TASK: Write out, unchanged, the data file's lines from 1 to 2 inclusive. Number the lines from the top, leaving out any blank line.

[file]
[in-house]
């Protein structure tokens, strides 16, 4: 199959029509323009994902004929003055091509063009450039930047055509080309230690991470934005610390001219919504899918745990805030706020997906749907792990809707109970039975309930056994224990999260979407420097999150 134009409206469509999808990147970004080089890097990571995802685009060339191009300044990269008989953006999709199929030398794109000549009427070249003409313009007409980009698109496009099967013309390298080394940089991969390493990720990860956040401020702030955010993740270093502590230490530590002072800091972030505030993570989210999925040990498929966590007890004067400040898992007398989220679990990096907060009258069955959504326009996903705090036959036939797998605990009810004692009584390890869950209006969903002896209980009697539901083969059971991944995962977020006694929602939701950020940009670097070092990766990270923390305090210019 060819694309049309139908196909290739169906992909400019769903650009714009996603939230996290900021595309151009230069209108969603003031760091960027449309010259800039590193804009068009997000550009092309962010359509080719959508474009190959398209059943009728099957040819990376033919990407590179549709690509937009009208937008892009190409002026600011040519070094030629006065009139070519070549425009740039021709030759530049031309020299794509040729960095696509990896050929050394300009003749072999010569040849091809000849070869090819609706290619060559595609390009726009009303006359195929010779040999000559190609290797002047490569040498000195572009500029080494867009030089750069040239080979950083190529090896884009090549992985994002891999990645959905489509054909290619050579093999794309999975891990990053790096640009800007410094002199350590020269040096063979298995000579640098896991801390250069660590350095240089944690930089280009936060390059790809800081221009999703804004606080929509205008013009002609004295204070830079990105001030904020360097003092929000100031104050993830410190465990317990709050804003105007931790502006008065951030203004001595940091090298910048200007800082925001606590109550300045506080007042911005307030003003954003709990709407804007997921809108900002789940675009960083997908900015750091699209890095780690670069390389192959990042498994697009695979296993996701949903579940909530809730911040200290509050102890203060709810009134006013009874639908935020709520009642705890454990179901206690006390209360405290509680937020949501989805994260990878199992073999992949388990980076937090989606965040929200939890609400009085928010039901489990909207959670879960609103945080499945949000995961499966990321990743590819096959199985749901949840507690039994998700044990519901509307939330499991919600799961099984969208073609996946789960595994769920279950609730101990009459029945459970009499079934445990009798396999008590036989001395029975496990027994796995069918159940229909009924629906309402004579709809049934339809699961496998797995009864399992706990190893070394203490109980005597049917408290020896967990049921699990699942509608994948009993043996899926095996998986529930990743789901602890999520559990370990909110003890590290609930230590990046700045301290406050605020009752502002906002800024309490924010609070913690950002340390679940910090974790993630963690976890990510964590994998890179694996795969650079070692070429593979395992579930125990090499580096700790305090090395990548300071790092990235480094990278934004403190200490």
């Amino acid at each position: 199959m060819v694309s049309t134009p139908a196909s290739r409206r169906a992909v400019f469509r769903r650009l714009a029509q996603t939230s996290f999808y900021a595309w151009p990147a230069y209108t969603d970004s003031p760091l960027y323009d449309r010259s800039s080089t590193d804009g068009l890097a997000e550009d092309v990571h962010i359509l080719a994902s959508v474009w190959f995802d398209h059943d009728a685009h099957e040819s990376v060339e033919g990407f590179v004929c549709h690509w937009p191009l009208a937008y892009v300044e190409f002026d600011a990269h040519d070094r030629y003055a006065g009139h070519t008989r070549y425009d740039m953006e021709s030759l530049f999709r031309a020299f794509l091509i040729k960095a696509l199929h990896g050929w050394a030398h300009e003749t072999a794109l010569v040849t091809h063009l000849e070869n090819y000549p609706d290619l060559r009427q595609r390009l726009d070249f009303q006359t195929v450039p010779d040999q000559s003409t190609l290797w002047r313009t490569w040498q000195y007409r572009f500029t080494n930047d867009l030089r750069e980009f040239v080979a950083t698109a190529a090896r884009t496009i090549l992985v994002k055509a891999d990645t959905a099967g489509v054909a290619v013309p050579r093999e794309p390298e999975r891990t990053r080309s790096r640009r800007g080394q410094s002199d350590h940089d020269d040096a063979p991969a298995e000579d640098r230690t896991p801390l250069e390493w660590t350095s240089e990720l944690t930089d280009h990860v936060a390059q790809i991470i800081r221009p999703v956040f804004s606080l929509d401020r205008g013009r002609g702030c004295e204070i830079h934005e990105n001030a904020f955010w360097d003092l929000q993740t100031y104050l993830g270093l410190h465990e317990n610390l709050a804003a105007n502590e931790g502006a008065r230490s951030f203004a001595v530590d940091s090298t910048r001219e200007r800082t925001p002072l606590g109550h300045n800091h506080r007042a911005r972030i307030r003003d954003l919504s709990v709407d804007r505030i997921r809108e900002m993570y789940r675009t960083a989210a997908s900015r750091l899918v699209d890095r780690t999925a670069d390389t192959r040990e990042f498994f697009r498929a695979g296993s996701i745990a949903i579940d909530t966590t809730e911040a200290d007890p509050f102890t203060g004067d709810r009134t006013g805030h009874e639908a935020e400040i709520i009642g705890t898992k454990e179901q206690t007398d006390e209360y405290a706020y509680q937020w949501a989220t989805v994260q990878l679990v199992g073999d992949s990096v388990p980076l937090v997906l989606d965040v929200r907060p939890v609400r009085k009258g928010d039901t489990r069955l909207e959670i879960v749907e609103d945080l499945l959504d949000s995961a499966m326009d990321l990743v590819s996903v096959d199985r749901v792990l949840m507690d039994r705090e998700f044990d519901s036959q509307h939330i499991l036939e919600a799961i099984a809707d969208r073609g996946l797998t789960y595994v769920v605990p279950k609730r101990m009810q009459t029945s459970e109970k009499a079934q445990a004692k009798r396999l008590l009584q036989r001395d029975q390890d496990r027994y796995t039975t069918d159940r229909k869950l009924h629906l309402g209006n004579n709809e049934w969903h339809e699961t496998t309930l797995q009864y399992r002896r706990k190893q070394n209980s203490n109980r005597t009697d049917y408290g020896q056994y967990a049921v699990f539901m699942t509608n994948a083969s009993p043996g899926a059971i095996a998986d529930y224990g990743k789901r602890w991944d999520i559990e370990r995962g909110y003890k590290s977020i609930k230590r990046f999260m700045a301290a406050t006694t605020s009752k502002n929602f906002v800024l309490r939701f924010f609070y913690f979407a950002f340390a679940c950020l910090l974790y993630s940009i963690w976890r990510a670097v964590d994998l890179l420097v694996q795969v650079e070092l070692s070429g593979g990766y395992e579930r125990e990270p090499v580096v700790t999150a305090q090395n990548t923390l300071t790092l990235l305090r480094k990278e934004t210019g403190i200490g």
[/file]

[in-house]
């Protein structure tokens, strides 16, 4: 199959029509323009994902004929003055091509063009450039930047055509080309230690991470934005610390001219919504899918745990805030706020997906749907792990809707109970039975309930056994224990999260979407420097999150 134009409206469509999808990147970004080089890097990571995802685009060339191009300044990269008989953006999709199929030398794109000549009427070249003409313009007409980009698109496009099967013309390298080394940089991969390493990720990860956040401020702030955010993740270093502590230490530590002072800091972030505030993570989210999925040990498929966590007890004067400040898992007398989220679990990096907060009258069955959504326009996903705090036959036939797998605990009810004692009584390890869950209006969903002896209980009697539901083969059971991944995962977020006694929602939701950020940009670097070092990766990270923390305090210019 060819694309049309139908196909290739169906992909400019769903650009714009996603939230996290900021595309151009230069209108969603003031760091960027449309010259800039590193804009068009997000550009092309962010359509080719959508474009190959398209059943009728099957040819990376033919990407590179549709690509937009009208937008892009190409002026600011040519070094030629006065009139070519070549425009740039021709030759530049031309020299794509040729960095696509990896050929050394300009003749072999010569040849091809000849070869090819609706290619060559595609390009726009009303006359195929010779040999000559190609290797002047490569040498000195572009500029080494867009030089750069040239080979950083190529090896884009090549992985994002891999990645959905489509054909290619050579093999794309999975891990990053790096640009800007410094002199350590020269040096063979298995000579640098896991801390250069660590350095240089944690930089280009936060390059790809800081221009999703804004606080929509205008013009002609004295204070830079990105001030904020360097003092929000100031104050993830410190465990317990709050804003105007931790502006008065951030203004001595940091090298910048200007800082925001606590109550300045506080007042911005307030003003954003709990709407804007997921809108900002789940675009960083997908900015750091699209890095780690670069390389192959990042498994697009695979296993996701949903579940909530809730911040200290509050102890203060709810009134006013009874639908935020709520009642705890454990179901206690006390209360405290509680937020949501989805994260990878199992073999992949388990980076937090989606965040929200939890609400009085928010039901489990909207959670879960609103945080499945949000995961499966990321990743590819096959199985749901949840507690039994998700044990519901509307939330499991919600799961099984969208073609996946789960595994769920279950609730101990009459029945459970009499079934445990009798396999008590036989001395029975496990027994796995069918159940229909009924629906309402004579709809049934339809699961496998797995009864399992706990190893070394203490109980005597049917408290020896967990049921699990699942509608994948009993043996899926095996998986529930990743789901602890999520559990370990909110003890590290609930230590990046700045301290406050605020009752502002906002800024309490924010609070913690950002340390679940910090974790993630963690976890990510964590994998890179694996795969650079070692070429593979395992579930125990090499580096700790305090090395990548300071790092990235480094990278934004403190200490």